• GM buys back its own preferred stock

    General Motors is spending $3.9 billion to buy back its "preferred stock."

    All corporations issue common stock to its investors. These common stockholders are the principal owners, with voting rights and rights to participate in profits. Preferred stock is a special class of stock that not all corporations issue. There may be special rights assigned to preferred stockholders, but their primary preference is being first in line to receive dividends, or payouts from corporate profits. Usually the dividend for preferred stock is limited to a fixed percentage of the book value of the stock.

    Source: "General Motors Spends $3.9B to Redeem Preferred Stock," the Associated Press, December 31, 2014.

    Follow up:

    • In a period of rising profits, would you rather be a preferred stockholder or a common stockholder?
    • Why did GM decide to "redeem" or "call" its preferred stock?  What are other reasons this might happen?

  • Walgreens get the Boots

    Video commenting on the first phase of the Alliance Boots and Walgreen Deal, begun in 2012.

    Walgreens is finally going as global as it intended to go in December 2012. That was when the first deal with Boots (formally Alliance Boots GmbH) began with a purchase of 45% of the stock. The remaining 55% was purchased in principle in mid-2014, and will be finalized pending shareholder approval. This will make Walgreens the biggest drugstore chain in the world.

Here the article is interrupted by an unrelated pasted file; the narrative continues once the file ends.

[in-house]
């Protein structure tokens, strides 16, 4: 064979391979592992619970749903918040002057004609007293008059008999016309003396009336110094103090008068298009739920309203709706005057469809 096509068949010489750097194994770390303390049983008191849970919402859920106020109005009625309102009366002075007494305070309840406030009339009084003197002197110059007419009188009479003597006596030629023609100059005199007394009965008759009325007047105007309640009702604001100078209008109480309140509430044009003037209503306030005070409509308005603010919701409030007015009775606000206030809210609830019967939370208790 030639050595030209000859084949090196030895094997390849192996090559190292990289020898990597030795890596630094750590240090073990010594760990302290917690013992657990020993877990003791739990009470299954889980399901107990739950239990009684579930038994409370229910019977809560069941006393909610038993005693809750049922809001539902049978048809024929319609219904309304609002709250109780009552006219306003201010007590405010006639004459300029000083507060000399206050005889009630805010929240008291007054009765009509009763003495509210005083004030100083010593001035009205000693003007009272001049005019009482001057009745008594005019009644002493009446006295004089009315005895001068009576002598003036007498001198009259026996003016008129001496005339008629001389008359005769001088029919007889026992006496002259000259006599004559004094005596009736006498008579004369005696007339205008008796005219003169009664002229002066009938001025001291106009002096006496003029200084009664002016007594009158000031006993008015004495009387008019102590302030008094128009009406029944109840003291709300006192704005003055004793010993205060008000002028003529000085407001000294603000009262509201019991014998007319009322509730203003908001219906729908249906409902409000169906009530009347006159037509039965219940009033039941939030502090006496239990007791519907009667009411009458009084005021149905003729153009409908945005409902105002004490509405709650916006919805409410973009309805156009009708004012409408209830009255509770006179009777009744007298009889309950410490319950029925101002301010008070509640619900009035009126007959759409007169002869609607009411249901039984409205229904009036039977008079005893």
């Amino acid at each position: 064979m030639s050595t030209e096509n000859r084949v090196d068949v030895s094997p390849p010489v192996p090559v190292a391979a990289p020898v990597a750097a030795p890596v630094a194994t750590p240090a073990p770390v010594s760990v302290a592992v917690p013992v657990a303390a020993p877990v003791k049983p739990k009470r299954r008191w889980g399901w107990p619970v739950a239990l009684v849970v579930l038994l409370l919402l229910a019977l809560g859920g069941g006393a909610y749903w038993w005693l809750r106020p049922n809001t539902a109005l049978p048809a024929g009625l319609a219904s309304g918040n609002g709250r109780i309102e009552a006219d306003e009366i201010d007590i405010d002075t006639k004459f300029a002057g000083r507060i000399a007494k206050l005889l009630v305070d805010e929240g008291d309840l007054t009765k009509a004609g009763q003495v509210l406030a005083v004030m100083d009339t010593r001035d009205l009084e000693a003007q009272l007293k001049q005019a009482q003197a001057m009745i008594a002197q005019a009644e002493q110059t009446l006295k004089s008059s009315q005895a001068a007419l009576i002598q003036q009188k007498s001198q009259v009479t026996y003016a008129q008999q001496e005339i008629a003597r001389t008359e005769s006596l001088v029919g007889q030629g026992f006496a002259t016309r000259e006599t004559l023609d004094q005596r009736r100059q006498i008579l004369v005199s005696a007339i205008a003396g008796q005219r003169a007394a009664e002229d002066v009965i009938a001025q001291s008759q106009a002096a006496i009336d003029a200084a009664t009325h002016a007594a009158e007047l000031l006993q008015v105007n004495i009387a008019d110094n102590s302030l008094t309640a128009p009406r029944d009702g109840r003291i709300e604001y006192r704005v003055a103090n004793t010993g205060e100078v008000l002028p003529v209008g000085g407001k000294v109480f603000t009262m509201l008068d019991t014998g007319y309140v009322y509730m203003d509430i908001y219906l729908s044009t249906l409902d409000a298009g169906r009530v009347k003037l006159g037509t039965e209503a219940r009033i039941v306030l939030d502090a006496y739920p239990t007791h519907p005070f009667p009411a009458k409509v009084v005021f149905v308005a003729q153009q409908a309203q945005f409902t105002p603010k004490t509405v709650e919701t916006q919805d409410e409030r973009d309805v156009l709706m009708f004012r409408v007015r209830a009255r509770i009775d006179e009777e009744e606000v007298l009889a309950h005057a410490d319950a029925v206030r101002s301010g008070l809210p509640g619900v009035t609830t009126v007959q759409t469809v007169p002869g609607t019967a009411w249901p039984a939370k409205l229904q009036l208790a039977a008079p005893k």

The merger is an example of a corporation growing through acquisition of another company, rather than through its own slower growth. Only the corporate form of business ownership can accomplish this large-dollar acquisition with such ease. A partnership would require the approval of each partner-owner, rather than a majority of stockholders.

    Source: "Walgreens poised to get bigger and go global," by Mitchell Hartmann, Marketplace American Public Media, December 29, 2014.

    Follow up:

    • What is the relationship, if any, of Walgreens to Walmart?
    • What are the advantages of a global company?

  • Whiskey Woes: Entrepreneur fired by Board


    Video from December, 2012--when entrepreneur Chip Tate was the master distiller at Balcones,
    an artisanal distillery

    It seemed like a good idea at the time, early in 2013. Chip Tate, the founder and president of Balcones (an award winning whiskey distiller in Waco, Texas), needed money to help his business grow. Along came an investor: Gregory Allen, who became the majority shareholder for $8.5 million dollars. Tate believed this "partnership" with Allen was "interested in growing a business that we can pass on to our children."

    But something went wrong. One version is that Allen tried to wrest the business away from Tate when costs for the new distillery increased. Another is that Tate threatened violence. Lawsuits ensued...culminating in Tate's both agreeing to let the board of directors buy him out and agreeing not to make whiskey until March, 2016. Tate was also fired.

    The transition from being a sole proprietorship or LLC, where the owner/dreamer/entrepreneur has autonomy (but has to risk his or her own money only), to being a corporation with third parties on the board and "outside investors," is a rocky one for any business. But for a "craft" product like whiskey--personalized even more by Tate, who made his own stills and aging barrels--it is hard to put the "bottom line" monetary goals first, and give up any control over production.